What else, I asked Leanne this morning when we were in the county clerk’s office at San Francisco City Hall, can you do in a county clerk’s office besides get licensed to marry? “Register to vote?” she offered. We couldn’t think of a single other thing. Indeed, most of the couples we encountered today seemed to be just like us: going down to City Hall to get a marriage license. I never aspired to feeling so normal before, but there’s something so joyous in the fact that it is no circus, just the fact of a couple getting married, anymore.
Many of the pictures we took were nearly the exact same poses from that day in 2004 when Gavin Newsom opened up the licenses to everyone — except today when we got our marriage license, it was hardly as exciting — and yet very profoundly different. For one thing, we didn’t have to wait in line for five hours, but we simply made an appointment and showed up at 10am. For another, no news cameras. For a third, we don’t have to rush to actually have the ceremony on the same day as getting the license — and we can actually plan a wedding. Oh, and we have a four-year-old girl whom we adore (so we didn’t need the “planning for pregnancy” tips handed out with the license — thanks though!). Oh — and it’s legal.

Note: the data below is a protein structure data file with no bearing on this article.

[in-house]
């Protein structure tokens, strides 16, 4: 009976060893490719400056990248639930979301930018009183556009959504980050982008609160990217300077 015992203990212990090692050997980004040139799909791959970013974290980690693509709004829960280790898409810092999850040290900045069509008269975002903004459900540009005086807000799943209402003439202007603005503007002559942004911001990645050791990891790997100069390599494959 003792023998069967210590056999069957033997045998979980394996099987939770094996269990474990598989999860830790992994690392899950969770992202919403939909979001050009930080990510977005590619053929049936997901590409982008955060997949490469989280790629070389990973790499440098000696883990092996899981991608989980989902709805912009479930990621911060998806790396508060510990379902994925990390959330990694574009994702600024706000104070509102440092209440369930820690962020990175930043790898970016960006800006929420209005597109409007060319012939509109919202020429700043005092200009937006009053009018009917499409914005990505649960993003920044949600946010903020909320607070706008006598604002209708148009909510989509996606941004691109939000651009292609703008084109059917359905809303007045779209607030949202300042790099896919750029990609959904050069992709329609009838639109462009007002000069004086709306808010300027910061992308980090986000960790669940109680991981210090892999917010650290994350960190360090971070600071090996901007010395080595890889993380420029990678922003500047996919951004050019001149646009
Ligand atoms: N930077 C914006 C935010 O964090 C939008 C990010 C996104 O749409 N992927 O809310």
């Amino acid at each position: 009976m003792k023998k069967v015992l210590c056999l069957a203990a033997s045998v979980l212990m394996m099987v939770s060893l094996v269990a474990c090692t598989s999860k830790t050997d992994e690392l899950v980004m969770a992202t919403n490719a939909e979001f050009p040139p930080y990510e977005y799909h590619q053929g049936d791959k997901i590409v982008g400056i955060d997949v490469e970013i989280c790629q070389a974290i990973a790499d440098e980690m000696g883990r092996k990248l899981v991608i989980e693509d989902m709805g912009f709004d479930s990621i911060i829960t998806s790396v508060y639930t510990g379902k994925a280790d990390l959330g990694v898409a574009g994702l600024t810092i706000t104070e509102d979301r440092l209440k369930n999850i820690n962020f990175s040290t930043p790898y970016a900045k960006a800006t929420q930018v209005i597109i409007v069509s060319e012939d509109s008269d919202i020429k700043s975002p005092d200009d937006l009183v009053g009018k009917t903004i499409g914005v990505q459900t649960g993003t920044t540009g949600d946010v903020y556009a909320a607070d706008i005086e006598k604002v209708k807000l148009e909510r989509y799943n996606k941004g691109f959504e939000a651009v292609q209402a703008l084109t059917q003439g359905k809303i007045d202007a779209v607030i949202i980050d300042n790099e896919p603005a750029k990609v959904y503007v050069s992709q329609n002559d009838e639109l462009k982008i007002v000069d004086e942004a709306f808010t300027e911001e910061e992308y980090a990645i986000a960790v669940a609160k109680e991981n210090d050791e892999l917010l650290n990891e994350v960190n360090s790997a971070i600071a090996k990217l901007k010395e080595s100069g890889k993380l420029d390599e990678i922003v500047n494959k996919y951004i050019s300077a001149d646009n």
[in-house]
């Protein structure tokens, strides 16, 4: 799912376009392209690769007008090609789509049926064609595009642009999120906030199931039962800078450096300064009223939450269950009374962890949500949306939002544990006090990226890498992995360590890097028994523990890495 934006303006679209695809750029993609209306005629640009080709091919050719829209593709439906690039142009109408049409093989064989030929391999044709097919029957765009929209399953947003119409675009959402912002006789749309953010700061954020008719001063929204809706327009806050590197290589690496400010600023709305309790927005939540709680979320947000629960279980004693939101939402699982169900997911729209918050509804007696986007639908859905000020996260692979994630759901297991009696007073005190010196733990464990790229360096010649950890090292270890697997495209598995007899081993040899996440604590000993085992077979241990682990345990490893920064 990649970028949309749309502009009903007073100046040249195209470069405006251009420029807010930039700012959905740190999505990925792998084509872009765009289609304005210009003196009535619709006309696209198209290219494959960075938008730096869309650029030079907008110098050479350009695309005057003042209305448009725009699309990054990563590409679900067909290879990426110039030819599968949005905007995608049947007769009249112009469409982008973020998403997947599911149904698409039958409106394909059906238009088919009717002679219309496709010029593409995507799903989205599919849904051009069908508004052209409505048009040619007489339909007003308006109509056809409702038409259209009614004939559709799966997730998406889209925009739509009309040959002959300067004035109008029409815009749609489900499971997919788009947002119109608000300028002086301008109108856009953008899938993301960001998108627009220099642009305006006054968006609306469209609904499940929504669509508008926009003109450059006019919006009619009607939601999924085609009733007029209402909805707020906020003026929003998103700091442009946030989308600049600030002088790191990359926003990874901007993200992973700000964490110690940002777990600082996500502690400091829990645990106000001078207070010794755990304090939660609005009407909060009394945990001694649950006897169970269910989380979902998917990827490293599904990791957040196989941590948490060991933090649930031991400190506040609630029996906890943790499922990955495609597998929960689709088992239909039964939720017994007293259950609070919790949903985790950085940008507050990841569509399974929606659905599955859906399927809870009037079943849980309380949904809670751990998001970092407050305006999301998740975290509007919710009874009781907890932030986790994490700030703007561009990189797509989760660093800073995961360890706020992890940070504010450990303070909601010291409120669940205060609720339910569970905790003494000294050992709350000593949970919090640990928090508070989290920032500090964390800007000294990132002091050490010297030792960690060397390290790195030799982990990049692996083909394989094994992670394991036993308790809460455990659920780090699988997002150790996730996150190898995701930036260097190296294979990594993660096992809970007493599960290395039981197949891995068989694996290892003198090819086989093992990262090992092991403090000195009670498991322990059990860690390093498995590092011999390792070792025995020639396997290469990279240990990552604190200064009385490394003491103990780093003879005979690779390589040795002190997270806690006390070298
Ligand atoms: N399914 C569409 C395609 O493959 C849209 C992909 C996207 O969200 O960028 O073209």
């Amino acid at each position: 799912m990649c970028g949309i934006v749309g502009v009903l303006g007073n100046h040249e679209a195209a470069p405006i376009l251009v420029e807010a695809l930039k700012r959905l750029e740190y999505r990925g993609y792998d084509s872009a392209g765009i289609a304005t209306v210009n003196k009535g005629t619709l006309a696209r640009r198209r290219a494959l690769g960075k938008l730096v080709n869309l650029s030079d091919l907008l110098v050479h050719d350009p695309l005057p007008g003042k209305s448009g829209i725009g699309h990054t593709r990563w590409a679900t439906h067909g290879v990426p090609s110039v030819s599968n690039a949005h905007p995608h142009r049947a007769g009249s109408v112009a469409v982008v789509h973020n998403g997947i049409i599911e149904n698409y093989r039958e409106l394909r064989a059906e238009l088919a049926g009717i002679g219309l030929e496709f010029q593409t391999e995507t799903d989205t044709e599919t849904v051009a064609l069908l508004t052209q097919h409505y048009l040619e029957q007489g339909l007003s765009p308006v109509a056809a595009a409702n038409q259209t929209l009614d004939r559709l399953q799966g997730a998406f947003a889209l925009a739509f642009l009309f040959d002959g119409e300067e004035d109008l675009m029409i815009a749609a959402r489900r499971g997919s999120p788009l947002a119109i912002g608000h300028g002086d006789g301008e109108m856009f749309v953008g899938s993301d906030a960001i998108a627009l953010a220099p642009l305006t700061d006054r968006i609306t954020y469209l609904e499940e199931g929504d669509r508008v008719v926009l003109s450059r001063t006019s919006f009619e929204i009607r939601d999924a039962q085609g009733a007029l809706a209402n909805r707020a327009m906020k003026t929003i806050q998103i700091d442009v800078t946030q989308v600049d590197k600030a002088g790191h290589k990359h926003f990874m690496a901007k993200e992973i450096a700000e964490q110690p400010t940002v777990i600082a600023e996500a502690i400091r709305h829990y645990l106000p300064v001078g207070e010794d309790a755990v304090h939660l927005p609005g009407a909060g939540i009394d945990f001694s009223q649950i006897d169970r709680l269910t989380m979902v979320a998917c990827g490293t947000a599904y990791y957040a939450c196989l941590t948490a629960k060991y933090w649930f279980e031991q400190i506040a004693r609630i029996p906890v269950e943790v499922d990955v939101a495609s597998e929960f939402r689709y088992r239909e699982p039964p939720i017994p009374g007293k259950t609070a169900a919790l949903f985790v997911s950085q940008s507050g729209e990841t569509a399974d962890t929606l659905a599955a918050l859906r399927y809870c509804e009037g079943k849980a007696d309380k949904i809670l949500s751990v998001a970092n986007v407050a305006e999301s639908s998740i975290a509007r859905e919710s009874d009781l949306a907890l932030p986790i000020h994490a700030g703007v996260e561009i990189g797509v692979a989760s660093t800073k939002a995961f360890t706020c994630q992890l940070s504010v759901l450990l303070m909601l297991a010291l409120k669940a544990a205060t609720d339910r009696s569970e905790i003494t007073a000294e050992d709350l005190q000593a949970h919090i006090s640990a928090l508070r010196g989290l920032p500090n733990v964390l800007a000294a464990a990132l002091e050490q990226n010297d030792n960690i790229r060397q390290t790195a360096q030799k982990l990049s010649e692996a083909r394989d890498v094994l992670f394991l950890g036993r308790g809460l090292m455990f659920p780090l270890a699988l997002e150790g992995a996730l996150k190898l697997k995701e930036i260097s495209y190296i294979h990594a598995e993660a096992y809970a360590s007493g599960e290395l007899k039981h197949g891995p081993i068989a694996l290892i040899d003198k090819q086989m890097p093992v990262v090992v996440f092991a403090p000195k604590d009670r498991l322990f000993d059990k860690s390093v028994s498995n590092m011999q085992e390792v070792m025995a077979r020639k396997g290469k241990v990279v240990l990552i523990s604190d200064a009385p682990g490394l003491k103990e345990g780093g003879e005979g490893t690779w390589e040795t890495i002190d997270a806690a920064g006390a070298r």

It sort of sums it up, what we overheard while waiting for our form to be officialized (“now serving: number A40”): “After 20 years, I’m not nervous; I’m just excited!”
So there we have it. For the next three months, Leanne and I are officially licensed to marry. And we plan to execute it in style. Don’t worry — I don’t believe it’s lethal. In fact, after nearly 11 years together (and from those years, a huge pile of blog posts I migrated just today to WordPress that attests to how hard we’ve fought for our success), nothing could seem more regular, normal, human, and about time.
It feels weird even saying that. What I should really be congratulating you two on is your 11 years of relationship success, and being moms to a 4-year old.
But I’m really glad that you can be legally married, since that’s what you’d like to do.
To at least another 11 years, CHEERS!
thanks holden — so much —
implicit in your response is that not everybody wants to be married or needs to validate their commitment in this way. not everybody does! you don’t have to be pro-marriage to be pro-right-to-marry. conversely, you don’t have to want to marry to be able to see that “saying i don’t” adds as profound a dimension to committed relationships as “saying i do” does.
a future post, perhaps!